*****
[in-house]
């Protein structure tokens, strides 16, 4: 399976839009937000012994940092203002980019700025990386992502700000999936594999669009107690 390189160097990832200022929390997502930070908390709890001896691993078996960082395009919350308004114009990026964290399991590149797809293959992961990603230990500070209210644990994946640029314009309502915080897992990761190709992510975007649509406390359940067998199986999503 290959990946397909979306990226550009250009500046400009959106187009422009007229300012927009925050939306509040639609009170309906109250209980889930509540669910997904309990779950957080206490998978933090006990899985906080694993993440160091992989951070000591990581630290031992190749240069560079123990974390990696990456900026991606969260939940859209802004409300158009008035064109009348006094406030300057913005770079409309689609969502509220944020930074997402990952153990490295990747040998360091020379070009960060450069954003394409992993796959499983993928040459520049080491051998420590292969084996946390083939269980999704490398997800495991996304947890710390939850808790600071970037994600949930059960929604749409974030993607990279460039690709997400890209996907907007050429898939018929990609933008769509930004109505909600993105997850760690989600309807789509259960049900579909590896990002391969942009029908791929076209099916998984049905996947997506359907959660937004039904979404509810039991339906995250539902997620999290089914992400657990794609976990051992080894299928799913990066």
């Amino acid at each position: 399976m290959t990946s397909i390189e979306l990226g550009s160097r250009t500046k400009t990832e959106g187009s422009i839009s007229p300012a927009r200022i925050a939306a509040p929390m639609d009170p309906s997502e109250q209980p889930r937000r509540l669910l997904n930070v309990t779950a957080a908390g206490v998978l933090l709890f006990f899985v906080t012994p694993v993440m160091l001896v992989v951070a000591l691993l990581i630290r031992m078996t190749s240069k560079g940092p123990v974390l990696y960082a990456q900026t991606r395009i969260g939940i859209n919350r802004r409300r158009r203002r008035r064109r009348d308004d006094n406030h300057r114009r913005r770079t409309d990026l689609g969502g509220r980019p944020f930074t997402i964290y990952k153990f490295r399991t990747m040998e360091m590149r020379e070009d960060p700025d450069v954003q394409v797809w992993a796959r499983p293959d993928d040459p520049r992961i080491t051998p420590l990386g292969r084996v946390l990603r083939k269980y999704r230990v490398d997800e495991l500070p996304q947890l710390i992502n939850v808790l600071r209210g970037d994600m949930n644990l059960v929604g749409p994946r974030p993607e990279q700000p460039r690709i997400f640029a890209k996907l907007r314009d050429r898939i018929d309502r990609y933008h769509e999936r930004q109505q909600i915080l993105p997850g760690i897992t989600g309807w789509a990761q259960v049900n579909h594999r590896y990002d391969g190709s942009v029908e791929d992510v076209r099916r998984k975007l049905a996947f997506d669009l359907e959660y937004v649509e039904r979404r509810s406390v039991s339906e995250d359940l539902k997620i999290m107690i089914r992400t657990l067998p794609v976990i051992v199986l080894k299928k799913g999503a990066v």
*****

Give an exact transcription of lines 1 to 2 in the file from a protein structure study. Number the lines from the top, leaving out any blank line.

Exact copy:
[in-house]
């Protein structure tokens, strides 16, 4: 399976839009937000012994940092203002980019700025990386992502700000999936594999669009107690 390189160097990832200022929390997502930070908390709890001896691993078996960082395009919350308004114009990026964290399991590149797809293959992961990603230990500070209210644990994946640029314009309502915080897992990761190709992510975007649509406390359940067998199986999503 290959990946397909979306990226550009250009500046400009959106187009422009007229300012927009925050939306509040639609009170309906109250209980889930509540669910997904309990779950957080206490998978933090006990899985906080694993993440160091992989951070000591990581630290031992190749240069560079123990974390990696990456900026991606969260939940859209802004409300158009008035064109009348006094406030300057913005770079409309689609969502509220944020930074997402990952153990490295990747040998360091020379070009960060450069954003394409992993796959499983993928040459520049080491051998420590292969084996946390083939269980999704490398997800495991996304947890710390939850808790600071970037994600949930059960929604749409974030993607990279460039690709997400890209996907907007050429898939018929990609933008769509930004109505909600993105997850760690989600309807789509259960049900579909590896990002391969942009029908791929076209099916998984049905996947997506359907959660937004039904979404509810039991339906995250539902997620999290089914992400657990794609976990051992080894299928799913990066």